Best places to discover
English Office: Dubbed “the fortress” by some, the old guidance area now serves as the main office for English Teachers. With only one (known) entrance, the huge complex houses many secrets, and though it may intimidate students to knock, teachers will almost always be willing to help if you’re polite. It is located in the stairwell that leads to the cafeteria.
The tower: Legend has it one senior class led a cow up the tower as its class prank. There is rumored to be an entrance through the basement of the school. Regardless of the mystery that shrouds the inside of the tower, students have rarely been given the chance to see it themselves. Maybe instead of trying to find the entrance to this real tower you should settle with exploring the amazing, equally perplexing school newspaper, the Tower!
The dungeon: Almost as mysterious as the tower, the dungeon serves as storage space and the basement of the school. The only times when students are allowed inside occur when sets for the plays and musical are taken down and moved into the mysterious place.
The Learning Commons: The Learning Commons is the school’s auditorium-turned-library. Though they do in fact have books (!) that you can check out (!!), most people go there to use the desktops, check out the laptops, and hang out with friends.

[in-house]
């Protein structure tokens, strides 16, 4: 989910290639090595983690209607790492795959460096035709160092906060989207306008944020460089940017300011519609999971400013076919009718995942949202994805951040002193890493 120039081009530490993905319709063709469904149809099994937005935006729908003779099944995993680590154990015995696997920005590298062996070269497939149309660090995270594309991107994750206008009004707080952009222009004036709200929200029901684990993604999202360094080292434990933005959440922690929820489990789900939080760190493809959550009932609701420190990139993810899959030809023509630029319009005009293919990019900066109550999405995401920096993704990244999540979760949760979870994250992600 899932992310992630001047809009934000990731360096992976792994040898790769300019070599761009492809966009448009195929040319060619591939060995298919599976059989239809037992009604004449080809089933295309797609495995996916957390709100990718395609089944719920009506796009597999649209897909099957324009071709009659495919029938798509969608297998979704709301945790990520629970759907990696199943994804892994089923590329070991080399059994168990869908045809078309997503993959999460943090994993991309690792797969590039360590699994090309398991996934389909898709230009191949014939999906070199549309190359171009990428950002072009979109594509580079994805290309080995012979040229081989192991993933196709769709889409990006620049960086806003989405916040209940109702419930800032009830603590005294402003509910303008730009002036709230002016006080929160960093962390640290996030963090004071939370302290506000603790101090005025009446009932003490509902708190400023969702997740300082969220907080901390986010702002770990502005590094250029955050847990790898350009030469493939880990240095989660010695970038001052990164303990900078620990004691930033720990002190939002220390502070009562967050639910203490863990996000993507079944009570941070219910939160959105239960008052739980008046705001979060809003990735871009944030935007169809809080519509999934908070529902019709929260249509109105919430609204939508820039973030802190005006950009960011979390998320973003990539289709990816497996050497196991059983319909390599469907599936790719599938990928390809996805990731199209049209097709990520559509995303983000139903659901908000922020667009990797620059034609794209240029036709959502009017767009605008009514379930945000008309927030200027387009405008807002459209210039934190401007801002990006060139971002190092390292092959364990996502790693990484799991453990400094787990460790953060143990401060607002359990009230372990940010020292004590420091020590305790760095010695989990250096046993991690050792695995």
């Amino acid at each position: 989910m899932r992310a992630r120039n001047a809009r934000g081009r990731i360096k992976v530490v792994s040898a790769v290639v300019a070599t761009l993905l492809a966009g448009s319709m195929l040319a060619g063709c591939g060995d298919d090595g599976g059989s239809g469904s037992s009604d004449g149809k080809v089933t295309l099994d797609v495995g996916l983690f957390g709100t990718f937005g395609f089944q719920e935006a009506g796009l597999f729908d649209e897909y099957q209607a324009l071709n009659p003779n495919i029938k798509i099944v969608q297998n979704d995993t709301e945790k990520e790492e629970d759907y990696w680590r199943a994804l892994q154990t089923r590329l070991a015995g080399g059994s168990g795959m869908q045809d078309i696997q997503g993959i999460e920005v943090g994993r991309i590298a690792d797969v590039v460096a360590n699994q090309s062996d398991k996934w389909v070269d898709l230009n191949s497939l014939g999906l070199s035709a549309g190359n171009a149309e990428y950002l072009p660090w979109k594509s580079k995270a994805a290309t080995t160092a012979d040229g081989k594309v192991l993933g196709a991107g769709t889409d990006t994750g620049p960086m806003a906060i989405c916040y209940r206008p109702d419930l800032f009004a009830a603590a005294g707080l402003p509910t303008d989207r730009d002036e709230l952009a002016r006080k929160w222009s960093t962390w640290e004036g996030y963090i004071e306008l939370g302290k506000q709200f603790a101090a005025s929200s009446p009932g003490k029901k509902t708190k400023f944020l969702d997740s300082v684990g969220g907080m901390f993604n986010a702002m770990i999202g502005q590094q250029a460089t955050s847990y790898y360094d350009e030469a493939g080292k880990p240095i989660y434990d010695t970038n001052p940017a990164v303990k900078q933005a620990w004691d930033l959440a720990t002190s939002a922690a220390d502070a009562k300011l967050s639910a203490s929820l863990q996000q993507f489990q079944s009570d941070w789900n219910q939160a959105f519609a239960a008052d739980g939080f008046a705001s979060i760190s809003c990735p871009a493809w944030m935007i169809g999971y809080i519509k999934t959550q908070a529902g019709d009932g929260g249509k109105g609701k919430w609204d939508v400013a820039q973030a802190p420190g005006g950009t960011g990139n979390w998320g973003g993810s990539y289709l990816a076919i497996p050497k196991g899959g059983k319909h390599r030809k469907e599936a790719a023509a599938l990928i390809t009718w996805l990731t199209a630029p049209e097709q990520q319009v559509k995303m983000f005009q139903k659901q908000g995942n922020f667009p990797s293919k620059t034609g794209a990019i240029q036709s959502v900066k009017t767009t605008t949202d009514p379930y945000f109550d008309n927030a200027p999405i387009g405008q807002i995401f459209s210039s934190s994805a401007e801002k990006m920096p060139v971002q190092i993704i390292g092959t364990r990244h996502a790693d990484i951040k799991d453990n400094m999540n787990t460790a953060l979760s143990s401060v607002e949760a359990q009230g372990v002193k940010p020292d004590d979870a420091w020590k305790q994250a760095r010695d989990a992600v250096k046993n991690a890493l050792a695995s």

Top things to do before you graduate
See a show in the PAC: With performances ranging from Choir Operettas to Jazz music to Shakespeare’s Star Wars, it’s hard not to find something to enjoy. Even if those cur- ricular performances are not your thing, don’t miss Mr. PHS, the annual male-pageant-comedy show with sing- ing, dancing, swimsuit modeling, and nearly anything that the contestants can think of to win a prize for the clubs they represent.
Stay at PHS into the early morning hours: Believe it or not, there are occasionally legitimate reasons to do this, such as cleaning up after a performance in the PAC. Clubs such as the Tower and science olympiad also often work at the school until late at night. While you may want to get home as quickly as possible after school, there’s also something special about feeling as if you have the building just to yourself and your friends.
Join a club, or three, or start one of your own: Seriously, there are so many to choose from, and no downside to trying them out. At the beginning of the year, go to the club fair and fall fest, then later to club interest meetings to find things you enjoy. With over 85 clubs on the list, you can probably find something you like, but if you can’t, that’s not a problem either because you can easily start a club of your own.
Have a picnic on the front lawn: You don’t have to have a full on beach barbeque on the lawn like last year’s seniors did, but take the time during the warmer months to enjoy some fresh air, solid food, and good friends by picnicking around the front circle.
Like the Tower on Facebook: Just do it.